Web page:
"Hell, no! You want excitement. I'm going to give you excitement." He sat up and eased his left hand out the window pointing the gun at the brand new Kentucky Fried Chicken across the fence from the Patio. BLAM! BLAM! BLAM! BLAM! BLAM! BLAM! He emptied the clip into the sign above the KFC. And just as relaxed leaned back in tossing the gun into the glove box.
"There. That enough excitement for you?"
"Uh, Clyde, I think we better get back to the island."
"Hell no. I know everybody here. Nothings going to happen to us."
"Clyde, you just shot up the Kentucky Fried Chicken place. They don't like that. The cops will be coming."
"Naaah. The folks in the Patio told me they don't like that big sign and the smell of chicken frying. He'll be fine with me shootin' up that sign."
"I don't think so. I think you need to crank thois car up and get us moving back to the island."
"I'm not moving."
The owner of the Patio came out and rapped on the window.
"Yeah, man?"
"Clyde, I just called the cops. I'm giving you fair warning so you can get out of here. I can't have you shooting a pistol in my parking lot. So leave. Now."
"Oh, OK," said Clyde. His eyes weren't really registering the current events.
"He's right, Clyde!" Crank 'er up and let's get a move on."
He turned the key, slipped it in gear and began a slow roll out of his parking space. The owner slipped back inside the diner.
"You want to drive a little faster, Clyde."
"No, I'm going to take it slow and ride around town for a bit."
"Are you crazy? You need to get to the island as quick as you can.' I was getting frantic at this point. Clyde's ambling ride around town lasted about thirty minutes. I was constantly trying to talk him into going home. He just looked at me like Robert Mitchum in Thunder Road.
"What's a matter, nef? Too much excitement?"
"If the cops catch us you'll probably go to jail," I screamed.
"I don't think so, but if you've had enough excitement for tonight I guess I can head home."
"Yes! Yes! Yes! I've had more than enough excitement. Get us home! Now!"
His lazy smile answered as he turned onto Spring Street heading in the right direction finally.
We were fine. We hadn't seen one cop's car since the shooting. As we passed the Patio on the left, heading for the Ashley River Bridge, we saw lights flashing in the parking area.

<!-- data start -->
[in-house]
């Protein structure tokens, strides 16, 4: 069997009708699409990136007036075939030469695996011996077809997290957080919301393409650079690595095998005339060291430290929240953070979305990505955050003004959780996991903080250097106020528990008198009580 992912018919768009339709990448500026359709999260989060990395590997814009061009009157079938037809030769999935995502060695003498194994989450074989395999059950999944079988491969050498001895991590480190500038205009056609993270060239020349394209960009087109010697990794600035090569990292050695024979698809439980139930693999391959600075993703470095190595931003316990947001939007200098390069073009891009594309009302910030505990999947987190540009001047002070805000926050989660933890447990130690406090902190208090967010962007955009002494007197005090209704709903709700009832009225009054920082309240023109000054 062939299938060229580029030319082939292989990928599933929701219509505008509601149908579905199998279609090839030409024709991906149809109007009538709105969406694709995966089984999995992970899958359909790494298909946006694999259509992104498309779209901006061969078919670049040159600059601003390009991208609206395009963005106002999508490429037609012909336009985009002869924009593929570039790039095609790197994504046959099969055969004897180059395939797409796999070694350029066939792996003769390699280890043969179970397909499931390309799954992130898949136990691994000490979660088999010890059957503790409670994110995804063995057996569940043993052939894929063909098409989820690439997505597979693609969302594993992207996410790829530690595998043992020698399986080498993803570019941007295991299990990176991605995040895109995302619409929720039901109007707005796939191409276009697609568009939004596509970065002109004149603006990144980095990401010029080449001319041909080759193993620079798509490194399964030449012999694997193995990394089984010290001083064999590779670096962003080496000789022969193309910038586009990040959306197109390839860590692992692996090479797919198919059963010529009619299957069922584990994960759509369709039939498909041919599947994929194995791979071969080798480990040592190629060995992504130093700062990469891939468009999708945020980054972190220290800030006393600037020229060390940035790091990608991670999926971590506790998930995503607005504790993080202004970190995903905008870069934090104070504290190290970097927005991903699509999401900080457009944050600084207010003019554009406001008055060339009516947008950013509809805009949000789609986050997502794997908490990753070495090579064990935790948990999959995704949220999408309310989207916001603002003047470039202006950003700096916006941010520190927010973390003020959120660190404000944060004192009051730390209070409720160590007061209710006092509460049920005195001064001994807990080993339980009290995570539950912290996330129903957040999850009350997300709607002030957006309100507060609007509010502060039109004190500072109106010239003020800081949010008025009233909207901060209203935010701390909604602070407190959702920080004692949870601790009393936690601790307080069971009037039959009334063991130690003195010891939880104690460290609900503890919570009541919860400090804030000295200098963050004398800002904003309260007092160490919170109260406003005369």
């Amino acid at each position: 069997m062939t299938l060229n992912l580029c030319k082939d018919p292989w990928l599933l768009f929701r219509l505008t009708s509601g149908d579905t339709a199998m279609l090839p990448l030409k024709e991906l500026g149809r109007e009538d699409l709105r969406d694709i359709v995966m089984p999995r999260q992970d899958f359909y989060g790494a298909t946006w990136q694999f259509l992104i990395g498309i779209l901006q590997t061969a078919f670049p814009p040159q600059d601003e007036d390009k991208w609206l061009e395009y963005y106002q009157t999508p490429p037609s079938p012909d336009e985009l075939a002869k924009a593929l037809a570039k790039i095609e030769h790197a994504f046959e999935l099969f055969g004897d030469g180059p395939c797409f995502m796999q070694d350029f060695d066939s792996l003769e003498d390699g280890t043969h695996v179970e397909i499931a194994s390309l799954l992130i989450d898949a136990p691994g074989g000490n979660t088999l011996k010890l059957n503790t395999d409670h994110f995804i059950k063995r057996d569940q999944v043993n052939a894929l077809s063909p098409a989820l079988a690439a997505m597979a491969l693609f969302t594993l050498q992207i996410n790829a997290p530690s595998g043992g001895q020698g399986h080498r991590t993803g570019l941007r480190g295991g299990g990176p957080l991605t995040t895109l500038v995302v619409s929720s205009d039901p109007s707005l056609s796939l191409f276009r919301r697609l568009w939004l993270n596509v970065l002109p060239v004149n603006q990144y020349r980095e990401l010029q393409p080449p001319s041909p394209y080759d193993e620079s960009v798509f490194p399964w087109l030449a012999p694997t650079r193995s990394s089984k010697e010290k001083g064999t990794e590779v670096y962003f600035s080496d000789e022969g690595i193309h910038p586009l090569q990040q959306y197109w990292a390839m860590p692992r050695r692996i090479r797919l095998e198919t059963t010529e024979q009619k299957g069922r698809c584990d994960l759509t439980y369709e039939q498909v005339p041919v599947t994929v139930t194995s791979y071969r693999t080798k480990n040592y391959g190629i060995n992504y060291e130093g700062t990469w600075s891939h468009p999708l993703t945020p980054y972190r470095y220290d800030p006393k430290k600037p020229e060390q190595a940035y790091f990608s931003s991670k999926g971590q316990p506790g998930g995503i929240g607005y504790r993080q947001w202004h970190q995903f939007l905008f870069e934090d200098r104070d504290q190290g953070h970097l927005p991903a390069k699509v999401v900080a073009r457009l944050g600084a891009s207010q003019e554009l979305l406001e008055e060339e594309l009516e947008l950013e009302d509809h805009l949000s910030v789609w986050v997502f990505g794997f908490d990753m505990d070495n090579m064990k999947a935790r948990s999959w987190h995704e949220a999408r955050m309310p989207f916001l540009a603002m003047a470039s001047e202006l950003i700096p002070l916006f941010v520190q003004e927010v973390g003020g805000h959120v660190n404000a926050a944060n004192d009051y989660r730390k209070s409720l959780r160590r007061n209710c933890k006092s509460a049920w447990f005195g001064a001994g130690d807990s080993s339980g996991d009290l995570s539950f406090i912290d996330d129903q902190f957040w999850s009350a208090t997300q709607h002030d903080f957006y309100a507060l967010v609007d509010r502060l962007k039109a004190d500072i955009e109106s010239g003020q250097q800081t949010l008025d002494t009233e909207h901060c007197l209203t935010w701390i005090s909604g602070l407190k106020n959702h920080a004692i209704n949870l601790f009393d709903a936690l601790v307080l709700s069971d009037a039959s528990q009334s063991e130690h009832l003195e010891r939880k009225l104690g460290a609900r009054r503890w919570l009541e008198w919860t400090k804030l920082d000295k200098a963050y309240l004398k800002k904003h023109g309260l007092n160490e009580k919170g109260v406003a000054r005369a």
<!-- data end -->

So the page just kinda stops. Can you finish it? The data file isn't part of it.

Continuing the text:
"See, nothing to worry about. We got a free ride back to the island."
As he spoke and we approached the foot of the bridge four cop cars with lights flashing and sirens wailing came to screeching halts in front, back and both sides. We were boxed in. The policemen stepped out of their patol cars hands on their weapons at the ready.
"Jigs up," Clyde said getting out of the car raising his hands. I was doing the same but it was Clyde they handcuffed.
One of the officers came over to me.
"We're taking Clyde to lockup." Funny how all the cops knew Clyde. He was a friendly guy.
"If you want to get him out you'll need to raise bail." They told me the amount and where to post it. They confiscated the Beretta as evidence. The one speaking to me tossed me Clyde's keys. I sat in the driver's seat as the four police cars backed up and pulled into the street. They left me sitting there wondering how I was going to get the money to bail him out.
It wasn't easy but as the sun was coming up I had the money in hand. I turned it over to the bondsman sporting two days growth of beard on his face. He explained the terms. I thanked him. They had to wake Clyde up before bringing him from his cell.
That was a wild night I have to admit, one of the more exciting Clyde and I shared. As time went on it became more of a legend as it was retold by others. Last I heard Clyde walked into the KFC and asked for a hamburger. When told they only sold chicken he whipped out his pistol and commence shooting the menu above the heads of the ducking employees shouting, "I hate chicken! I want a burger like they have at the Patio not chicken!" When the clip was empty he calmly walked out the store to a parking lot full of flashing lights and wall to wall cops guns at the ready. Clyde just smiled raising his hands.


  1. Great story! Back in the day (the 50s) you could get a driver's license at 14 and the drive-ins served beer. Interesting combination. Thanks.

  2. Thanks. I got my license at 14.